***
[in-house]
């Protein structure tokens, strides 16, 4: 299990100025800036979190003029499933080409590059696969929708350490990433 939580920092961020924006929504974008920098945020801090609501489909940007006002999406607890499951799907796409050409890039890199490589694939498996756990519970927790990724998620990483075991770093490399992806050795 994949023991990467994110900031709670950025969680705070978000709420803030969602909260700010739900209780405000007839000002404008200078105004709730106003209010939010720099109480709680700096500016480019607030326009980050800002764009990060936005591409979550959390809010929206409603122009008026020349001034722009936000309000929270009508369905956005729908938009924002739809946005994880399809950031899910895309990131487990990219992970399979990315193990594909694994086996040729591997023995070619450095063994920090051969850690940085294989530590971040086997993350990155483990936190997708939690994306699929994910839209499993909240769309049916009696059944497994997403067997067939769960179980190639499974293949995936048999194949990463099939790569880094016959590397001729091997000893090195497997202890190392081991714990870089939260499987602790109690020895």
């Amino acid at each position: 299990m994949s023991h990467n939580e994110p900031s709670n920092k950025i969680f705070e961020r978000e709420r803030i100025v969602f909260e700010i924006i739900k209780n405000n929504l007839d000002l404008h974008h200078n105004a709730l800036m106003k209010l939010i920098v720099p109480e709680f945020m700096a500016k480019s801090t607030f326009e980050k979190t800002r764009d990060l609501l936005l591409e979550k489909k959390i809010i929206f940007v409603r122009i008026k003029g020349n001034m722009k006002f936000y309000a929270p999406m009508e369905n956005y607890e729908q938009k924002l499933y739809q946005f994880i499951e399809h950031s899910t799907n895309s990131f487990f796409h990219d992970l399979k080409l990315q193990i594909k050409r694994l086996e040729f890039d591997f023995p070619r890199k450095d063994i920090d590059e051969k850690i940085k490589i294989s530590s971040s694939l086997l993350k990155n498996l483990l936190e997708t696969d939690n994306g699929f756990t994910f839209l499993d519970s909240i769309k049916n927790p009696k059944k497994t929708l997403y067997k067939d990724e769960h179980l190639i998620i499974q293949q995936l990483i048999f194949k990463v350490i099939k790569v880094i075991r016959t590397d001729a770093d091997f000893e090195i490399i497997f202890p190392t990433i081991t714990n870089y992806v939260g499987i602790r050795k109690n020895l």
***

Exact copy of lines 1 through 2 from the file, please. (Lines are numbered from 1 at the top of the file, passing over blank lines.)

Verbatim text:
[in-house]
């Protein structure tokens, strides 16, 4: 299990100025800036979190003029499933080409590059696969929708350490990433 939580920092961020924006929504974008920098945020801090609501489909940007006002999406607890499951799907796409050409890039890199490589694939498996756990519970927790990724998620990483075991770093490399992806050795 994949023991990467994110900031709670950025969680705070978000709420803030969602909260700010739900209780405000007839000002404008200078105004709730106003209010939010720099109480709680700096500016480019607030326009980050800002764009990060936005591409979550959390809010929206409603122009008026020349001034722009936000309000929270009508369905956005729908938009924002739809946005994880399809950031899910895309990131487990990219992970399979990315193990594909694994086996040729591997023995070619450095063994920090051969850690940085294989530590971040086997993350990155483990936190997708939690994306699929994910839209499993909240769309049916009696059944497994997403067997067939769960179980190639499974293949995936048999194949990463099939790569880094016959590397001729091997000893090195497997202890190392081991714990870089939260499987602790109690020895």